Find out more about switching to platelets
A study evaluating platelet transfusions in premature babies yielded unexpected results.
Platelets are the cells that help the blood to clot. Transfusions of platelets are often given to babies with low platelet counts and no signs of bleeding, to try to prevent bleeding (so-called prophylactic platelet transfusions).
However, before the study, doctors were unsure of the best platelet count at which they should start giving transfusions to these babies with low platelet counts (thrombocytopenia).
To find out, PlaNet-2 (Platelets for Neonatal Transfusion study 2) was launched in UK, funded by NHSBT, and in partnership with Sanquin Blood Supply Foundation in the Netherlands.
It compared whether initiating a platelet transfusion in premature, sick babies is better at a higher or a lower platelet count threshold, and whether this would have an impact on the risk of death and major bleeding in these babies.
The study found that giving platelet transfusions was better for babies when applying a lower platelet count trigger.
Overall, the findings indicated that a lower threshold for platelet transfusions would prevent death or major bleeding in 7 out of 100 premature newborn babies with severe thrombocytopenia.
In the study, premature babies with a platelet count below 100,000 per cubic millimetre (normal platelet counts are above 150,000 per cubic millimetre) were identified on the participating neonatal units, and the parents then informed about the trial.
After parental consent was provided, and when their platelet counts fell below 50,000 per cubic millimetre, babies were allocated randomly into one of two groups:
One group of babies received a platelet transfusion when their platelet count dropped below 50,000 per cubic millimetre (high threshold study arm).
The other group received a platelet transfusion only when their platelet count dropped below 25,000 per cubic millimetre (low threshold study arm).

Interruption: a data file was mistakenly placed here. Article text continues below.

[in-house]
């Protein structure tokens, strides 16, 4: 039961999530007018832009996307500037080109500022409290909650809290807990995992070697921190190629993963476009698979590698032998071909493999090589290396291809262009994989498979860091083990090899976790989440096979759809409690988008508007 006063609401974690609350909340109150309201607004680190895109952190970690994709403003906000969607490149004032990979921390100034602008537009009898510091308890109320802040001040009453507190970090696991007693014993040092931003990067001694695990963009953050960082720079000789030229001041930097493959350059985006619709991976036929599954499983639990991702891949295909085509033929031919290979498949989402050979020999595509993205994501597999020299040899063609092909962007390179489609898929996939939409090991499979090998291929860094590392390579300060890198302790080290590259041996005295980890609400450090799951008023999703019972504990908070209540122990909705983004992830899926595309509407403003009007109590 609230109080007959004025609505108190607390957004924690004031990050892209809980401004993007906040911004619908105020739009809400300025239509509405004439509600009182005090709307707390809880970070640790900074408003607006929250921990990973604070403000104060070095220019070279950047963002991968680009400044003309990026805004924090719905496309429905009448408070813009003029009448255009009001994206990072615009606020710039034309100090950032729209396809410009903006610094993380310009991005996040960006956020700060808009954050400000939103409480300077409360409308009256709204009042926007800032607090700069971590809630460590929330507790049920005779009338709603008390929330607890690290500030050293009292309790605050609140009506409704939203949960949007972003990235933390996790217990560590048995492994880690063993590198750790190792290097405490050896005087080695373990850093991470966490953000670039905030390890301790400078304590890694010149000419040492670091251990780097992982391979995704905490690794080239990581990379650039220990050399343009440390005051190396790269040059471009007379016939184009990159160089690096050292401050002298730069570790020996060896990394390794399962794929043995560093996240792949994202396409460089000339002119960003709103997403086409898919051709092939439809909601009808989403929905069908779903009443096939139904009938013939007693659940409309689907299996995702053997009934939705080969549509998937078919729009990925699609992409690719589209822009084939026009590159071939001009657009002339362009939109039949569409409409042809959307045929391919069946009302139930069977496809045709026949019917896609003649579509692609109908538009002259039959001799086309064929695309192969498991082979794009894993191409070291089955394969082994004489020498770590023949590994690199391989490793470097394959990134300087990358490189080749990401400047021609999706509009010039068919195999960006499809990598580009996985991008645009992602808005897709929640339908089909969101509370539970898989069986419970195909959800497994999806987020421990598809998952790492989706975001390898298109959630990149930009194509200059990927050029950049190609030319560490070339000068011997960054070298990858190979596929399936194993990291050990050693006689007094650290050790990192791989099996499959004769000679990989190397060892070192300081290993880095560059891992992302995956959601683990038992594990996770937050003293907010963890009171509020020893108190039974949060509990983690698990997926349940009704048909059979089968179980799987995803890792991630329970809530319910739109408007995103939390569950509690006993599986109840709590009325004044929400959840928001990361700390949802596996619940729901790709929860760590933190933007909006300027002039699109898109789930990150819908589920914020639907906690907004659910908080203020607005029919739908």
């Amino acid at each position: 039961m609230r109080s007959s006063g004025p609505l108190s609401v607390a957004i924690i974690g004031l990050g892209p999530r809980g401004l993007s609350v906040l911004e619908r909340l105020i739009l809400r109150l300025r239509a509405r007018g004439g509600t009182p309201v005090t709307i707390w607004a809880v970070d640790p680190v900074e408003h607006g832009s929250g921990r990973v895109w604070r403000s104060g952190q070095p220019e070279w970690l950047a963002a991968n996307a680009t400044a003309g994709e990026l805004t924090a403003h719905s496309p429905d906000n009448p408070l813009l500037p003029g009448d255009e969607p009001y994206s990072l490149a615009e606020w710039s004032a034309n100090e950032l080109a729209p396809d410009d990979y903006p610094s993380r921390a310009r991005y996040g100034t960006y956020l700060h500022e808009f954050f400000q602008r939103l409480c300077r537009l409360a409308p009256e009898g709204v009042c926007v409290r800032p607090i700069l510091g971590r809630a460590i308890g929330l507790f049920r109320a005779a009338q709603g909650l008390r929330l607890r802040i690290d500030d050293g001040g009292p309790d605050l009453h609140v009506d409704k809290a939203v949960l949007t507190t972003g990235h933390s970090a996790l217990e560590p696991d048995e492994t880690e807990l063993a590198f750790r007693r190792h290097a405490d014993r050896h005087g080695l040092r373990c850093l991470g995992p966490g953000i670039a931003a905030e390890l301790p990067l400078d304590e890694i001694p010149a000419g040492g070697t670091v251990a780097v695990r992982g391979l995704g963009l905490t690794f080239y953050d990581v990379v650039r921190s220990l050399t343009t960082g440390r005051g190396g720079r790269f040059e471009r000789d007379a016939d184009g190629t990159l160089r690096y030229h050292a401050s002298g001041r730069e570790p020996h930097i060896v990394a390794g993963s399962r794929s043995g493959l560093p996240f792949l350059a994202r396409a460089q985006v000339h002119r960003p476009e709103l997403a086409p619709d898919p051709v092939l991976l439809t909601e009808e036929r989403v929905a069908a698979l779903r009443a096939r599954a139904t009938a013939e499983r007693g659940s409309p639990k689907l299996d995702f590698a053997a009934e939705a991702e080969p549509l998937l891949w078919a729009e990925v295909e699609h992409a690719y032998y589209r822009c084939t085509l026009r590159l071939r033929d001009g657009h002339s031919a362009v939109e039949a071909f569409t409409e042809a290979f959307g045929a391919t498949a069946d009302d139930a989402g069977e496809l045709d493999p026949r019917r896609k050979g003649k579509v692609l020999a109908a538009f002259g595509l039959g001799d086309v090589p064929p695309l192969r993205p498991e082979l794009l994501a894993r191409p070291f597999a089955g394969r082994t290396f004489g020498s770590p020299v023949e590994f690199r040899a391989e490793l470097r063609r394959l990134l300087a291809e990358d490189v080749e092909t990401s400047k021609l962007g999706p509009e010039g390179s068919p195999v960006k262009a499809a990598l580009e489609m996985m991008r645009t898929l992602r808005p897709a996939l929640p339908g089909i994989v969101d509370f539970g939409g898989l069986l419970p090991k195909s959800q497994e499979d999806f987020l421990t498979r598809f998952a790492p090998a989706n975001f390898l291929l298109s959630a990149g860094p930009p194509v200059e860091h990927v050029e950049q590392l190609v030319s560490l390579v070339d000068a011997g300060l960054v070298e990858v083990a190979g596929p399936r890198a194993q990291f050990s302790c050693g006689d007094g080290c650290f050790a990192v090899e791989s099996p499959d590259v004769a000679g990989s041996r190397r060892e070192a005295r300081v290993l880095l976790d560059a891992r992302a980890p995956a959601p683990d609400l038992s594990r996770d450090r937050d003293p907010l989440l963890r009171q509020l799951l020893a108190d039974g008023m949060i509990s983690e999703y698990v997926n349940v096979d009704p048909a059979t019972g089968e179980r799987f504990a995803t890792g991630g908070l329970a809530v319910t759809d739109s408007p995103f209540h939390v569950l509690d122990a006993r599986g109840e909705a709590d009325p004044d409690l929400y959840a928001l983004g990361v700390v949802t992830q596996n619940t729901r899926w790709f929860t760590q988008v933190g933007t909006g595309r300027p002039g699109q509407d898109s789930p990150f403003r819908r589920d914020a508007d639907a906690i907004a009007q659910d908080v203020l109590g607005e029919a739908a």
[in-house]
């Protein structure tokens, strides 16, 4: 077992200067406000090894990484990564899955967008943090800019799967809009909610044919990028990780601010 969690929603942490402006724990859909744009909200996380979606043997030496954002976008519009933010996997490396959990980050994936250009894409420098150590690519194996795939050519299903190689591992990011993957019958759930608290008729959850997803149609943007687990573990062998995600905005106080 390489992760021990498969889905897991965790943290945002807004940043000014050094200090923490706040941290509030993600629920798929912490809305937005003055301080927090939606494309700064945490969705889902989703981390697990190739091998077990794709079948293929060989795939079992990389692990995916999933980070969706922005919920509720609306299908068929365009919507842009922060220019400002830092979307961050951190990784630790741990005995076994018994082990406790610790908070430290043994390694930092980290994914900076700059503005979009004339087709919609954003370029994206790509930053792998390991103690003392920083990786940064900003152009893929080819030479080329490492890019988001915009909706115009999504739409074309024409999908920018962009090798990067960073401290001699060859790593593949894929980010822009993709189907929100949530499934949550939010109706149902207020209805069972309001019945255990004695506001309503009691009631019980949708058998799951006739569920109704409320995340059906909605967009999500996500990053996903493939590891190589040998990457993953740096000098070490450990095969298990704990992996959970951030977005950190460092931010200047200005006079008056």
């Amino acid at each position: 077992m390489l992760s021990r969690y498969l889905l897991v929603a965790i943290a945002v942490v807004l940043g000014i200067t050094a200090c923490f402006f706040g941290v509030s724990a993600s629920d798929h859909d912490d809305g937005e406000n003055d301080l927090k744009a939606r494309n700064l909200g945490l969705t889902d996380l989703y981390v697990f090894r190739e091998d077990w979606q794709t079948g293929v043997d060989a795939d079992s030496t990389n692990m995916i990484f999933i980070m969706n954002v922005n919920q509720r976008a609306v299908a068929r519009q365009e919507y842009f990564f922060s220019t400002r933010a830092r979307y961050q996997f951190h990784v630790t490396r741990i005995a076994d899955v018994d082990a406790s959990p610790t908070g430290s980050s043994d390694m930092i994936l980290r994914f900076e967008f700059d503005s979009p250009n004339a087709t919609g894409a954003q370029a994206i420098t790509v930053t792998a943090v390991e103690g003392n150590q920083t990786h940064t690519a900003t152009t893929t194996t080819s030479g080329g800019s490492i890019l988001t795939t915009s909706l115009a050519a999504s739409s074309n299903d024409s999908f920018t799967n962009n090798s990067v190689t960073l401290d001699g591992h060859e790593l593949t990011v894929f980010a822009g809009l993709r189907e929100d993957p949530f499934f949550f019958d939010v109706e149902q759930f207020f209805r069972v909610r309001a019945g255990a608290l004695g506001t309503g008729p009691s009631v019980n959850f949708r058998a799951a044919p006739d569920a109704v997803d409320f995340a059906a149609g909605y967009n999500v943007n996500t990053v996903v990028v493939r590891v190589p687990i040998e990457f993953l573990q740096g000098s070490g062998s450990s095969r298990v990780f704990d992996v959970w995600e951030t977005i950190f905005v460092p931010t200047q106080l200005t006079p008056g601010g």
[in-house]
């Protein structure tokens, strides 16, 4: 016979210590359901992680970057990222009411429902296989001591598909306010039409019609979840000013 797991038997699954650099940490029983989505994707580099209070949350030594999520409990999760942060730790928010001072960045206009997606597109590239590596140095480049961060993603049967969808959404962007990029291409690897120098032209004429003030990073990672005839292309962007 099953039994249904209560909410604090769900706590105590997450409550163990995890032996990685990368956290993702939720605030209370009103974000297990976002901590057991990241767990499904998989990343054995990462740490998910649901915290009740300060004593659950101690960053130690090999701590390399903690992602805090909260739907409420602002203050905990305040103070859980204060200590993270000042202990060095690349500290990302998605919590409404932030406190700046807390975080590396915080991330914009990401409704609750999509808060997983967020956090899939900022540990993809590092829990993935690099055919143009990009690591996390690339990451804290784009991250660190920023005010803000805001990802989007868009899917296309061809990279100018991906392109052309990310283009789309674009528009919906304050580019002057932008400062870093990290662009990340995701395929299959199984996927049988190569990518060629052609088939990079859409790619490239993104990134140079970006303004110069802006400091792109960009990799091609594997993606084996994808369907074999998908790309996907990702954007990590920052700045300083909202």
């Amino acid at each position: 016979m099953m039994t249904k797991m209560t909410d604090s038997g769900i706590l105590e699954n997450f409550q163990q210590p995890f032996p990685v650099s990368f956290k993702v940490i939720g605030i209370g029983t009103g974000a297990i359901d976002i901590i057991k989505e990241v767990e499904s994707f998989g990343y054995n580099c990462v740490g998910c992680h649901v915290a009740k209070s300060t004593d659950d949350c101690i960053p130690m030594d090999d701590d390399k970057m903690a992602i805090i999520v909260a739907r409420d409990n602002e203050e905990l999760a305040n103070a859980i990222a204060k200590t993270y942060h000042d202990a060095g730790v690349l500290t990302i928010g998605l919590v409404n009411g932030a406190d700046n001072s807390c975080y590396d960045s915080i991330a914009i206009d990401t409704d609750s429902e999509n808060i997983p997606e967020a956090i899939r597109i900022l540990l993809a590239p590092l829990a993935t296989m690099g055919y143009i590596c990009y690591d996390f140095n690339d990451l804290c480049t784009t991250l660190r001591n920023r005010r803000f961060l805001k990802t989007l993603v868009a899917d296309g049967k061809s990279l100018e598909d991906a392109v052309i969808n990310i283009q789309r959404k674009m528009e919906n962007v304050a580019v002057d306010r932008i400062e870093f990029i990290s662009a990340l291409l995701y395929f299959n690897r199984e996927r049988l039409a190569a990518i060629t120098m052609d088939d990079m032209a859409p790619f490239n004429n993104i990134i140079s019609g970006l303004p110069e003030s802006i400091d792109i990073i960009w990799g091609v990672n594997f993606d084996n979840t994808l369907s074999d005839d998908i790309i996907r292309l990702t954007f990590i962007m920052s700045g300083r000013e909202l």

The study was carried out over a 6-year period and involved 43 paediatric or neonatal units in the UK, Ireland and the Netherlands. A total of 660 premature babies with low platelet counts (severe thrombocytopenia) were included in the study, making it the largest such study to date.
Unexpectedly, researchers found that giving more platelet transfusions to babies at the higher platelet count (the high threshold study arm) was associated with a worse outcome (mortality and major bleeding in the next 28 days), compared with only transfusing babies whose count had dropped lower (low threshold study arm).
Co-chief investigator, Professor Simon Stanworth, is a consultant haematologist at NHS Blood and Transplant and the John Radcliffe Hospital in Oxford.
He says, “Studies like this are only possible with the huge support and dedication of parents and staff across many hospitals and in NHS Blood and Transplant (NHSBT), and with help from many colleagues in the Netherlands and Ireland.”
Professor Stanworth, who is also a researcher at the John Radcliffe Department of Medicine at Oxford University, adds, “The findings have major implications for how neonatologists use platelet transfusions for sick premature babies with low platelets.”
Doctor Andrew Cox, consultant neonatologist at East Lancashire Hospitals NHS Trust, says, “We really appreciate the selflessness of parents who agree to enrol their unwell babies into clinical trials such as the PlaNet -2 trial.
“This trial has a clear outcome which will improve the care of sick premature babies in units across the country and overseas.”
A Randomised Trial of Neonatal Platelet Transfusion Thresholds (Curley A, Stanworth, SJ et al) was published in New England Journal of Medicine on 2nd November 2018
The study was funded by NHS Blood and Transplant (NHSBT), Sanquin Research, Amsterdam in the Netherlands and Addenbrooke’s Charitable Trust Neonatal Breath of Life Fund. It was supported by the NHSBT Clinical Trials Unit and was adopted on the NIHR portfolio of clinical trials.
You can follow the study on Twitter at @PlaNeT2_trial